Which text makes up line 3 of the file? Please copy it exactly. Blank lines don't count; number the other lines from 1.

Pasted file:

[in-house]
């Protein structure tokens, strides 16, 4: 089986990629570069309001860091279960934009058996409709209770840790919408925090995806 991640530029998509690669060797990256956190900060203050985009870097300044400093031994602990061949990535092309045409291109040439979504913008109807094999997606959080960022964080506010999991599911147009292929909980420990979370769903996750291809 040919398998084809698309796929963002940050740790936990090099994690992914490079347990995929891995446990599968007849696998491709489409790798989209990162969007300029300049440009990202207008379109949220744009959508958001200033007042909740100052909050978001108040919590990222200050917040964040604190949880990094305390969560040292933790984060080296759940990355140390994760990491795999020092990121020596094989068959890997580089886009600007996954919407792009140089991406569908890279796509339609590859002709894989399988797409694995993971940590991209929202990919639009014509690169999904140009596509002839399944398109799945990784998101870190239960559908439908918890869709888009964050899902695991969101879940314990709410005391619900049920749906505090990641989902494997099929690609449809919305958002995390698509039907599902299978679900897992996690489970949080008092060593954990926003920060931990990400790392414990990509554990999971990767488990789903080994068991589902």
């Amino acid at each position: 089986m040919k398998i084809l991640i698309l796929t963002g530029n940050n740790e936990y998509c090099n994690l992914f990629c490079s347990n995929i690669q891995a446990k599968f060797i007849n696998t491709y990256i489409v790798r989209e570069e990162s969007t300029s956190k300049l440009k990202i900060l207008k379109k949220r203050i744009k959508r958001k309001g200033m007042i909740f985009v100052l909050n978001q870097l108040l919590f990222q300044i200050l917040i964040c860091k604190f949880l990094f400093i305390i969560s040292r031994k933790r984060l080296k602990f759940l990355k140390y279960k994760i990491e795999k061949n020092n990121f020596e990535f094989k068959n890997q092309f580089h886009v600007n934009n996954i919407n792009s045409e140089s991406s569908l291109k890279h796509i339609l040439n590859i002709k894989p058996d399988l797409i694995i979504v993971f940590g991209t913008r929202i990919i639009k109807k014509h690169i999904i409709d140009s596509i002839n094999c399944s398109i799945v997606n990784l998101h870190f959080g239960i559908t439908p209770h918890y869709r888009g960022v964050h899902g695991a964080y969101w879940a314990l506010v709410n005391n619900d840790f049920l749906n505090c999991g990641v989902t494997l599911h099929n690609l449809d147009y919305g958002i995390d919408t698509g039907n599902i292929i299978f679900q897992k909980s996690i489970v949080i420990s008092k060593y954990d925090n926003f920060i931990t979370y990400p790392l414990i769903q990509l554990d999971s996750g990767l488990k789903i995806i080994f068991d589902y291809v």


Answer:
């Amino acid at each position: 089986m040919k398998i084809l991640i698309l796929t963002g530029n940050n740790e936990y998509c090099n994690l992914f990629c490079s347990n995929i690669q891995a446990k599968f060797i007849n696998t491709y990256i489409v790798r989209e570069e990162s969007t300029s956190k300049l440009k990202i900060l207008k379109k949220r203050i744009k959508r958001k309001g200033m007042i909740f985009v100052l909050n978001q870097l108040l919590f990222q300044i200050l917040i964040c860091k604190f949880l990094f400093i305390i969560s040292r031994k933790r984060l080296k602990f759940l990355k140390y279960k994760i990491e795999k061949n020092n990121f020596e990535f094989k068959n890997q092309f580089h886009v600007n934009n996954i919407n792009s045409e140089s991406s569908l291109k890279h796509i339609l040439n590859i002709k894989p058996d399988l797409i694995i979504v993971f940590g991209t913008r929202i990919i639009k109807k014509h690169i999904i409709d140009s596509i002839n094999c399944s398109i799945v997606n990784l998101h870190f959080g239960i559908t439908p209770h918890y869709r888009g960022v964050h899902g695991a964080y969101w879940a314990l506010v709410n005391n619900d840790f049920l749906n505090c999991g990641v989902t494997l599911h099929n690609l449809d147009y919305g958002i995390d919408t698509g039907n599902i292929i299978f679900q897992k909980s996690i489970v949080i420990s008092k060593y954990d925090n926003f920060i931990t979370y990400p790392l414990i769903q990509l554990d999971s996750g990767l488990k789903i995806i080994f068991d589902y291809v």